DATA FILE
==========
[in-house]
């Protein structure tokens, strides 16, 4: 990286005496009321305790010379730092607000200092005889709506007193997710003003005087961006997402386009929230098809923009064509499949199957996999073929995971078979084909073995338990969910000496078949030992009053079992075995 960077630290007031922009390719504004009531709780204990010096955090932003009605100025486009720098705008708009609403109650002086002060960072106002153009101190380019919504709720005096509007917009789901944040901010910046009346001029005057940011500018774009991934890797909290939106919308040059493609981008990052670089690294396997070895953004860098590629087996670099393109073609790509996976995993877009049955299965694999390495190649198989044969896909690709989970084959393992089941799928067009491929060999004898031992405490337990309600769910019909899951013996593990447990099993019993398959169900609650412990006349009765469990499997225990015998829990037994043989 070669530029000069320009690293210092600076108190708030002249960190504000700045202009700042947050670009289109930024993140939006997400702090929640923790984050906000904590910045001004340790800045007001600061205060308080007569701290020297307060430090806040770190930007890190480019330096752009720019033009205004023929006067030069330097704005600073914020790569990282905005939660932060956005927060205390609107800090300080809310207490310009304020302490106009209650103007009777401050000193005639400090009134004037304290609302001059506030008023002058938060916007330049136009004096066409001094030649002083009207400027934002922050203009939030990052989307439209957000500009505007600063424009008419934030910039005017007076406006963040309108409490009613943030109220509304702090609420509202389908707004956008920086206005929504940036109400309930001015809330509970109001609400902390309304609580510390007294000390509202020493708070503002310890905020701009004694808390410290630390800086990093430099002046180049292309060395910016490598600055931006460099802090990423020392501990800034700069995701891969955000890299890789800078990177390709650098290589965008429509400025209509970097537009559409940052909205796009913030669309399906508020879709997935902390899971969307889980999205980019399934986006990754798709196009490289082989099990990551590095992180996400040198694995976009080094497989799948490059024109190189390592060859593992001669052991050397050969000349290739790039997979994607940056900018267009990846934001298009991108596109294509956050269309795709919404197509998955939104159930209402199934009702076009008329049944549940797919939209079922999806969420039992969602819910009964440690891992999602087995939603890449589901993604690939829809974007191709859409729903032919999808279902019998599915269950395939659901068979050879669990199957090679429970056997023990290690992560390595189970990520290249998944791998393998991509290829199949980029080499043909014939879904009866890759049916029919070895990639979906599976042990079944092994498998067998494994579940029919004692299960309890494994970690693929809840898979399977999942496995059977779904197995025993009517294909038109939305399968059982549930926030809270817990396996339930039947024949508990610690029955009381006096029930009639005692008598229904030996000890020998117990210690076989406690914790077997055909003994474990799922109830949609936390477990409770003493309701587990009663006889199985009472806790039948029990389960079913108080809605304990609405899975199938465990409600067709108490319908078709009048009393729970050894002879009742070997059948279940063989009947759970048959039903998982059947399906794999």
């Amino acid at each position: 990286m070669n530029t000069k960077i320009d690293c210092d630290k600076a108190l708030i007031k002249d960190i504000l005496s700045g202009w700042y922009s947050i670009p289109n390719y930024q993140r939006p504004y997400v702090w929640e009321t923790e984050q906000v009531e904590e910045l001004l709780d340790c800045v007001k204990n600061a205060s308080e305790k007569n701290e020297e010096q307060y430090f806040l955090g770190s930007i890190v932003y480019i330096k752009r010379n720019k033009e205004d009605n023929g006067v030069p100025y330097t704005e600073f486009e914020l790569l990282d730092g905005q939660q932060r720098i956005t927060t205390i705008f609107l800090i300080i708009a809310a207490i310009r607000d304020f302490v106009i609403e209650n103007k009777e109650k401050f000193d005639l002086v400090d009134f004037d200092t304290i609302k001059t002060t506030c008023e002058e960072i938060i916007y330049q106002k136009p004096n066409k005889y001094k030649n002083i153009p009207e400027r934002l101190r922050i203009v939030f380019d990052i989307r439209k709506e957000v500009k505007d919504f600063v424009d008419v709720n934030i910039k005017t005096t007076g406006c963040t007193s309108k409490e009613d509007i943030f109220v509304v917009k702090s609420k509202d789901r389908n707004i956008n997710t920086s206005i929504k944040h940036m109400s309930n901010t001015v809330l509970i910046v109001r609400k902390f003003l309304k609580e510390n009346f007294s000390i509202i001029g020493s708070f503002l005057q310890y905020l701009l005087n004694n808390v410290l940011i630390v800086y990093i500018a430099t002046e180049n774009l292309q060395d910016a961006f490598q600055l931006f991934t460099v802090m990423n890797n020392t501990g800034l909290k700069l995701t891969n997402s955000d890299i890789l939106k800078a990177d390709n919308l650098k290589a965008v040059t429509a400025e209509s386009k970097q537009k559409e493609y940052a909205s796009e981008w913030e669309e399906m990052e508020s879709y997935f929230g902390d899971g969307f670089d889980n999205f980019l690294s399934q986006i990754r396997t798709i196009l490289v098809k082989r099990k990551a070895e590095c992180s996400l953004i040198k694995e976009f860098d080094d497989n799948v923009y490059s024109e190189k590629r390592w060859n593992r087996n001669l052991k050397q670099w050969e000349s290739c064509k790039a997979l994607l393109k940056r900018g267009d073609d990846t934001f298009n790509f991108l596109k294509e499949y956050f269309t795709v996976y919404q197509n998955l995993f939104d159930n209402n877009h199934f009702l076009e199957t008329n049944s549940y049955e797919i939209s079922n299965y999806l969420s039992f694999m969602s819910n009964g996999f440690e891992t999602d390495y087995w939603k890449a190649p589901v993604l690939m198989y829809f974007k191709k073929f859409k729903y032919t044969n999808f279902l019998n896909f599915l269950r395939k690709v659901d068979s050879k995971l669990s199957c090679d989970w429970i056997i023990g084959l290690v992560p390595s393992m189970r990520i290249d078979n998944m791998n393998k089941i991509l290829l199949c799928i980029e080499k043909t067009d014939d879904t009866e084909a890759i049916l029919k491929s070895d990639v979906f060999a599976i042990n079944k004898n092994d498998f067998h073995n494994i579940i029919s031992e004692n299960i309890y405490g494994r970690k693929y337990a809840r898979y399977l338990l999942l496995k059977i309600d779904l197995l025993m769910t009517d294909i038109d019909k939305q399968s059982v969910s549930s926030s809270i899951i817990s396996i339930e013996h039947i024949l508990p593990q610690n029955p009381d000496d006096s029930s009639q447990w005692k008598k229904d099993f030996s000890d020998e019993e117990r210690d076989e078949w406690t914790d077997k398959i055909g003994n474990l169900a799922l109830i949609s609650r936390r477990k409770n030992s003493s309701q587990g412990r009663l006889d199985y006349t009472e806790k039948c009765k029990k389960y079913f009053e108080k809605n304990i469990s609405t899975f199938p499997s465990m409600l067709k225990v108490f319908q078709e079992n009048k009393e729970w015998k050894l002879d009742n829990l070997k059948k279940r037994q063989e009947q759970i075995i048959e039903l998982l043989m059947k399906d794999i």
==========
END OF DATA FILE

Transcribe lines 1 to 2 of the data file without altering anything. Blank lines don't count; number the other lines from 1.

[in-house]
């Protein structure tokens, strides 16, 4: 990286005496009321305790010379730092607000200092005889709506007193997710003003005087961006997402386009929230098809923009064509499949199957996999073929995971078979084909073995338990969910000496078949030992009053079992075995 960077630290007031922009390719504004009531709780204990010096955090932003009605100025486009720098705008708009609403109650002086002060960072106002153009101190380019919504709720005096509007917009789901944040901010910046009346001029005057940011500018774009991934890797909290939106919308040059493609981008990052670089690294396997070895953004860098590629087996670099393109073609790509996976995993877009049955299965694999390495190649198989044969896909690709989970084959393992089941799928067009491929060999004898031992405490337990309600769910019909899951013996593990447990099993019993398959169900609650412990006349009765469990499997225990015998829990037994043989 070669530029000069320009690293210092600076108190708030002249960190504000700045202009700042947050670009289109930024993140939006997400702090929640923790984050906000904590910045001004340790800045007001600061205060308080007569701290020297307060430090806040770190930007890190480019330096752009720019033009205004023929006067030069330097704005600073914020790569990282905005939660932060956005927060205390609107800090300080809310207490310009304020302490106009209650103007009777401050000193005639400090009134004037304290609302001059506030008023002058938060916007330049136009004096066409001094030649002083009207400027934002922050203009939030990052989307439209957000500009505007600063424009008419934030910039005017007076406006963040309108409490009613943030109220509304702090609420509202389908707004956008920086206005929504940036109400309930001015809330509970109001609400902390309304609580510390007294000390509202020493708070503002310890905020701009004694808390410290630390800086990093430099002046180049292309060395910016490598600055931006460099802090990423020392501990800034700069995701891969955000890299890789800078990177390709650098290589965008429509400025209509970097537009559409940052909205796009913030669309399906508020879709997935902390899971969307889980999205980019399934986006990754798709196009490289082989099990990551590095992180996400040198694995976009080094497989799948490059024109190189390592060859593992001669052991050397050969000349290739790039997979994607940056900018267009990846934001298009991108596109294509956050269309795709919404197509998955939104159930209402199934009702076009008329049944549940797919939209079922999806969420039992969602819910009964440690891992999602087995939603890449589901993604690939829809974007191709859409729903032919999808279902019998599915269950395939659901068979050879669990199957090679429970056997023990290690992560390595189970990520290249998944791998393998991509290829199949980029080499043909014939879904009866890759049916029919070895990639979906599976042990079944092994498998067998494994579940029919004692299960309890494994970690693929809840898979399977999942496995059977779904197995025993009517294909038109939305399968059982549930926030809270817990396996339930039947024949508990610690029955009381006096029930009639005692008598229904030996000890020998117990210690076989406690914790077997055909003994474990799922109830949609936390477990409770003493309701587990009663006889199985009472806790039948029990389960079913108080809605304990609405899975199938465990409600067709108490319908078709009048009393729970050894002879009742070997059948279940063989009947759970048959039903998982059947399906794999």